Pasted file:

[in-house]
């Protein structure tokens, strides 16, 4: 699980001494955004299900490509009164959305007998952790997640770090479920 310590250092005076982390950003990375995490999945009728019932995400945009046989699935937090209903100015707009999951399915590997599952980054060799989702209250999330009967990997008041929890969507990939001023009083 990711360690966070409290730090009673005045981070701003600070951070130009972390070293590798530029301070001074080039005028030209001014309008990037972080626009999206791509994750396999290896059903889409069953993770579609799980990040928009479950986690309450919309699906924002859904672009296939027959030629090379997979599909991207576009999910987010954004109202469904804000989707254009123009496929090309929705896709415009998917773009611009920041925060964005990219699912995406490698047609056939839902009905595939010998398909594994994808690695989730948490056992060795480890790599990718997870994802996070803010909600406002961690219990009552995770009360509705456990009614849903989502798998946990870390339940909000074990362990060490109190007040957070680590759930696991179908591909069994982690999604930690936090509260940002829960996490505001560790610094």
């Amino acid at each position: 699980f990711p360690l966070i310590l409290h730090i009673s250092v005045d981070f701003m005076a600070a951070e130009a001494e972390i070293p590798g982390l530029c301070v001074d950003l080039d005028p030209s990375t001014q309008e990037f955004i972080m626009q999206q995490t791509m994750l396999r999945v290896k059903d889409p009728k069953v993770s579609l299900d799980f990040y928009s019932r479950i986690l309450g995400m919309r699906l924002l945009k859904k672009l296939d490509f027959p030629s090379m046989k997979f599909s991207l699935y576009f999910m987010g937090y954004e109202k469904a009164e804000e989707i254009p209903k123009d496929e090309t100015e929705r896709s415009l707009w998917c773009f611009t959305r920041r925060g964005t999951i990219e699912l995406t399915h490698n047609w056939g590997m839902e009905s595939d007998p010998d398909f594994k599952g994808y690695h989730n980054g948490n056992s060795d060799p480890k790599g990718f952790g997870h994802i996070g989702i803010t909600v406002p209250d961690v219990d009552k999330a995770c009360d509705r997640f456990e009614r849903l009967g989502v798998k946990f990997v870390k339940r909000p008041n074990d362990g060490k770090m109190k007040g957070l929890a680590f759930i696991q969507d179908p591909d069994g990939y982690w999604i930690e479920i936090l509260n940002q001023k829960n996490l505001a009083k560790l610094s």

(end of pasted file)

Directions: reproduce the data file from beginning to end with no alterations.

[in-house]
């Protein structure tokens, strides 16, 4: 699980001494955004299900490509009164959305007998952790997640770090479920 310590250092005076982390950003990375995490999945009728019932995400945009046989699935937090209903100015707009999951399915590997599952980054060799989702209250999330009967990997008041929890969507990939001023009083 990711360690966070409290730090009673005045981070701003600070951070130009972390070293590798530029301070001074080039005028030209001014309008990037972080626009999206791509994750396999290896059903889409069953993770579609799980990040928009479950986690309450919309699906924002859904672009296939027959030629090379997979599909991207576009999910987010954004109202469904804000989707254009123009496929090309929705896709415009998917773009611009920041925060964005990219699912995406490698047609056939839902009905595939010998398909594994994808690695989730948490056992060795480890790599990718997870994802996070803010909600406002961690219990009552995770009360509705456990009614849903989502798998946990870390339940909000074990362990060490109190007040957070680590759930696991179908591909069994982690999604930690936090509260940002829960996490505001560790610094």
């Amino acid at each position: 699980f990711p360690l966070i310590l409290h730090i009673s250092v005045d981070f701003m005076a600070a951070e130009a001494e972390i070293p590798g982390l530029c301070v001074d950003l080039d005028p030209s990375t001014q309008e990037f955004i972080m626009q999206q995490t791509m994750l396999r999945v290896k059903d889409p009728k069953v993770s579609l299900d799980f990040y928009s019932r479950i986690l309450g995400m919309r699906l924002l945009k859904k672009l296939d490509f027959p030629s090379m046989k997979f599909s991207l699935y576009f999910m987010g937090y954004e109202k469904a009164e804000e989707i254009p209903k123009d496929e090309t100015e929705r896709s415009l707009w998917c773009f611009t959305r920041r925060g964005t999951i990219e699912l995406t399915h490698n047609w056939g590997m839902e009905s595939d007998p010998d398909f594994k599952g994808y690695h989730n980054g948490n056992s060795d060799p480890k790599g990718f952790g997870h994802i996070g989702i803010t909600v406002p209250d961690v219990d009552k999330a995770c009360d509705r997640f456990e009614r849903l009967g989502v798998k946990f990997v870390k339940r909000p008041n074990d362990g060490k770090m109190k007040g957070l929890a680590f759930i696991q969507d179908p591909d069994g990939y982690w999604i930690e479920i936090l509260n940002q001023k829960n996490l505001a009083k560790l610094s």